But, the position and messaging from Europe is mixed. In recent months Europe has actively financed, trained and enabled the Libyan coastguard to intercept smuggler boats and return migrants to Libya where they face an uncertain but likely abusive future. Numerous human rights agencies have criticised the EU for ‘inhumane’ policies. Somewhat ironically, pressure from Europe to stem the flow of migrants to Europe may be inadvertently fuelling alternative money-making enterprises, or ‘cost-recovery’ efforts for smugglers and militias holding migrants and making money by selling them off as farm hands and slaves.
The International Organization for Migration estimates there are currently between 700,000 and one million migrants stuck in the country which is for many a place of inescapable, high risk limbo. It is likely more will continue to arrive. Despite the international focus on mixed migration flows to and from Libya and the Libyan crisis, the country is still perceived as a work migration destination for many Bangladesh, sub-Saharan and North African nationals. Of all migrants interviewed in Libya in 2017 by both 4Mi, the data collection programme of MMC, and the IOM’s DTM initiative, 52 per cent on average reported Libya as a destination country.
So far, only 10,000 migrants have been assisted by the IOM to return home this year from Libya. Under the plan following the AU/EU Summit source countries will reportedly have to come to a holding centre in Tripoli and take back their citizens. Migrants without documentation would be held until their case is resolved. The plan could see up to 15,000 people flown out of Libya. The Libyan government on Wednesday night agreed to allow the migrants to be evacuated.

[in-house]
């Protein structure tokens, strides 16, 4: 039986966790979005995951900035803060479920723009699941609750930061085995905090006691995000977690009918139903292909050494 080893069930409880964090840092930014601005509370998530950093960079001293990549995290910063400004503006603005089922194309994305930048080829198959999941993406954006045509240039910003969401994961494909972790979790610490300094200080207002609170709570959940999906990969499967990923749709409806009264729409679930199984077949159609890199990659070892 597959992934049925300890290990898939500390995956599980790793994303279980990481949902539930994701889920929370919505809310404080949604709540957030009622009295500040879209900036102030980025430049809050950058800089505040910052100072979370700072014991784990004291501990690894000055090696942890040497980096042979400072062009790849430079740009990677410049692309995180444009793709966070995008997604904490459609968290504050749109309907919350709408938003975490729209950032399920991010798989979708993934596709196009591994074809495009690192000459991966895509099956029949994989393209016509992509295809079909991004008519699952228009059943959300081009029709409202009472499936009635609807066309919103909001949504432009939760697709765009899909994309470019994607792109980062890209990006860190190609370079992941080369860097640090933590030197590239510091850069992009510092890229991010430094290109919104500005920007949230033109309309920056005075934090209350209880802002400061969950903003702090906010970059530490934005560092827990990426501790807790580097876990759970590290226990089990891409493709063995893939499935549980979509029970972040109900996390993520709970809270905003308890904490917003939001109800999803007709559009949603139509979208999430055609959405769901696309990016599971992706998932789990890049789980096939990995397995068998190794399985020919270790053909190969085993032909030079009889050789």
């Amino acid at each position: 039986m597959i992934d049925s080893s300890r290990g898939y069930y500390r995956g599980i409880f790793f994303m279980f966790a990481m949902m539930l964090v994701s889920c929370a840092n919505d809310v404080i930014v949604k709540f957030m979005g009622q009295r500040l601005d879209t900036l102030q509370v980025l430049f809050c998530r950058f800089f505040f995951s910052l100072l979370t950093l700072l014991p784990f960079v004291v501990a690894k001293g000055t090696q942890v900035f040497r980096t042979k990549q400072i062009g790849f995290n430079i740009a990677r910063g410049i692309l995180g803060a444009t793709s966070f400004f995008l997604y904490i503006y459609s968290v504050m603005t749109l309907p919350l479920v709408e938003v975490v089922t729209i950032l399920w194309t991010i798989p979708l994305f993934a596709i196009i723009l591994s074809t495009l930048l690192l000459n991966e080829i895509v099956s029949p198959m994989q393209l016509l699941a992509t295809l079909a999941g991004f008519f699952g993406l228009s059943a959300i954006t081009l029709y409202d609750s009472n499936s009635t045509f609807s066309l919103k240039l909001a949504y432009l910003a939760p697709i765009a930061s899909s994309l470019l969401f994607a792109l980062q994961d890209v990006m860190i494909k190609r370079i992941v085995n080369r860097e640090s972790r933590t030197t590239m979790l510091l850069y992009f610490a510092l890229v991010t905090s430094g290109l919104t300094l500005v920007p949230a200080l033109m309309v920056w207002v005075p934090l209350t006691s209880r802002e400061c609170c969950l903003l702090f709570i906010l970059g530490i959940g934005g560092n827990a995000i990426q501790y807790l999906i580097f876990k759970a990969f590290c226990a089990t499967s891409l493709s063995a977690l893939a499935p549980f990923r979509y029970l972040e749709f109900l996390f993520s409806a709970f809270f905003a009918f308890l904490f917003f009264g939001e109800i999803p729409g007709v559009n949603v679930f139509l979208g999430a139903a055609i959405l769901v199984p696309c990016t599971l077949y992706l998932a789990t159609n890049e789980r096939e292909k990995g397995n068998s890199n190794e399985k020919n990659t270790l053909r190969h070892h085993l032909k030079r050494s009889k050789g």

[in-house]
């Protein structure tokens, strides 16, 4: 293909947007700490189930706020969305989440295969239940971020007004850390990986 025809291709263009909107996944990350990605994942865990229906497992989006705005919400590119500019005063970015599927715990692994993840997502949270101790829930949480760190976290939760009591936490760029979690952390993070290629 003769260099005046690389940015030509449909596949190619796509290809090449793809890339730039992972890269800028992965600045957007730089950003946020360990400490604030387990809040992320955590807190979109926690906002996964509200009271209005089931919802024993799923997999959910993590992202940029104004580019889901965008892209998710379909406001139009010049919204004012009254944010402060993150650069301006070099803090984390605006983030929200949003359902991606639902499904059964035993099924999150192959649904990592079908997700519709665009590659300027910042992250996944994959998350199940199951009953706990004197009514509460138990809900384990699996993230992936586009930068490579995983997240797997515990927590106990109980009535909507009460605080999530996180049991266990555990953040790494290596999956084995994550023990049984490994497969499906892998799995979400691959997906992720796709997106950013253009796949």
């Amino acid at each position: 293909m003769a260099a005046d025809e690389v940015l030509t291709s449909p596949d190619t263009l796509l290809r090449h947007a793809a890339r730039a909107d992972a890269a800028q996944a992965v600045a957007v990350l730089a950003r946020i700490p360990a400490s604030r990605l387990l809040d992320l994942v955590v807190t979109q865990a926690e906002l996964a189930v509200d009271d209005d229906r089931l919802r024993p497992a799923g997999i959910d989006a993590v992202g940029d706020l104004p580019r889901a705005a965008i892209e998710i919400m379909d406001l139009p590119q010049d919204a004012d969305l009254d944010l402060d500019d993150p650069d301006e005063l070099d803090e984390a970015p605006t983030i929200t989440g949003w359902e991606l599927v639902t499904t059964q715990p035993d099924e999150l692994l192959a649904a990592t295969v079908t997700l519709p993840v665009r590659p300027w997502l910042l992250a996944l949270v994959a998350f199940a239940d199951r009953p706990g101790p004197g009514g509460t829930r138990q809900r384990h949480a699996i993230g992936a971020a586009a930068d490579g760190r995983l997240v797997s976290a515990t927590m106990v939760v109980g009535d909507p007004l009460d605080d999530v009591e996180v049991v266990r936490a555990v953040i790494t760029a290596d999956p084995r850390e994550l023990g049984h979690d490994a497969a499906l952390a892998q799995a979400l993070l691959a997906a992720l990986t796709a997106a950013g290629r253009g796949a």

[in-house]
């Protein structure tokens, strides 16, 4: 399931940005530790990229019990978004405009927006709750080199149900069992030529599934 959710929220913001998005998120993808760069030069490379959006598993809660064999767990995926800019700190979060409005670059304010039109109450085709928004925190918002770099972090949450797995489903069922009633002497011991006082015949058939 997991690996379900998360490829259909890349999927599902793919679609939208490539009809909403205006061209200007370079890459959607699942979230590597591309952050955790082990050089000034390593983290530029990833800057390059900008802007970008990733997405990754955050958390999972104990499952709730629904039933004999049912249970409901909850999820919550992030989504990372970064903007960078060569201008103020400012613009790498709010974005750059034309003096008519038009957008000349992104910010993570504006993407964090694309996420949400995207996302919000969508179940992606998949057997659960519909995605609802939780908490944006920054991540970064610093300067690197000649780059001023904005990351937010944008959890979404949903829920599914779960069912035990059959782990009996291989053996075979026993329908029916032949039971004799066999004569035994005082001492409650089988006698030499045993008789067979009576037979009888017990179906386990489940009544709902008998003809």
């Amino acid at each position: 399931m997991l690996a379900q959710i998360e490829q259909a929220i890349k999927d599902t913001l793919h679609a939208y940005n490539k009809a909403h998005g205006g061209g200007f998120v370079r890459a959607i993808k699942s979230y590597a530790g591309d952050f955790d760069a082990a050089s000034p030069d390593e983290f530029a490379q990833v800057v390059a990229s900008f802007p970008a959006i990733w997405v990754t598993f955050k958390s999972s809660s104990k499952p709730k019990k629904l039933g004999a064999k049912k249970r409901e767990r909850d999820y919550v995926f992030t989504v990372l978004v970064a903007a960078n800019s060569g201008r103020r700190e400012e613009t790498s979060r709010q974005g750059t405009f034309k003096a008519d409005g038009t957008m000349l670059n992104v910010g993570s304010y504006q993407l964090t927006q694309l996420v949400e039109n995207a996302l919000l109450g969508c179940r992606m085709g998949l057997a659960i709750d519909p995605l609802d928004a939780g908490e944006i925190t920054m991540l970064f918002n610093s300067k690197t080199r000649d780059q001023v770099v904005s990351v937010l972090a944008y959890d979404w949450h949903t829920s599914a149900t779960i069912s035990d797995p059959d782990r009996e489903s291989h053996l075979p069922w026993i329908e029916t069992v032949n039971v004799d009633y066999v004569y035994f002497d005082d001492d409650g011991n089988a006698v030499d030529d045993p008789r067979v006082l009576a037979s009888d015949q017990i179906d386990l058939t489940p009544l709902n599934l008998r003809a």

Considering migrants deliberately came to Libya as a response to untenable and undesirable situations in their home country, it is unclear whether this will be a solution or seen as assistance for many migrants in Libya. What is clear is that unless decisive action is taken in Libya it seems hard not to conclude that thousands more migrants will fall prey to perpetrators of abuse and exploitation in the coming months.
As the UN Human Rights chief expressed in mid-November: “The international community cannot continue to turn a blind eye to the unimaginable horrors endured by migrants in Libya, and pretend that the situation can be remedied only by improving conditions in detention”. For action to be sustainable, it has to be a common effort of the Libyan actors, the governments of countries of origin and the international community.
Libya has for some time become the place synonymous with most egregious crimes against migrants. The sudden urgency and sense of crisis after the CNN revelation, after numerous reports have documented extreme abuse of migrants for several years now, to many may come across as too little too late. However, events sometimes reach – and need – a tipping point, sometimes triggered by investigative journalism – or in this case video footage.
Is this such a tipping point? Libya was already in the spotlight and recent months have seen a constant stream of approaches and proposals being launched to get a grip on migration along the Central Mediterranean route. Will the current outrage be a real tipping point, not just further intensifying the focus on Libya and leading to ‘more of the same’, but do we dare to hope that concerted action and resolve will start to end the suffering of migrants in Libya? And if it can and does what will the necessary intervention look like given the highly politicised, complex and often contradictory policy environment around mixed migration?
Note: This article originally appeared on the RMMS Horn of Africa website.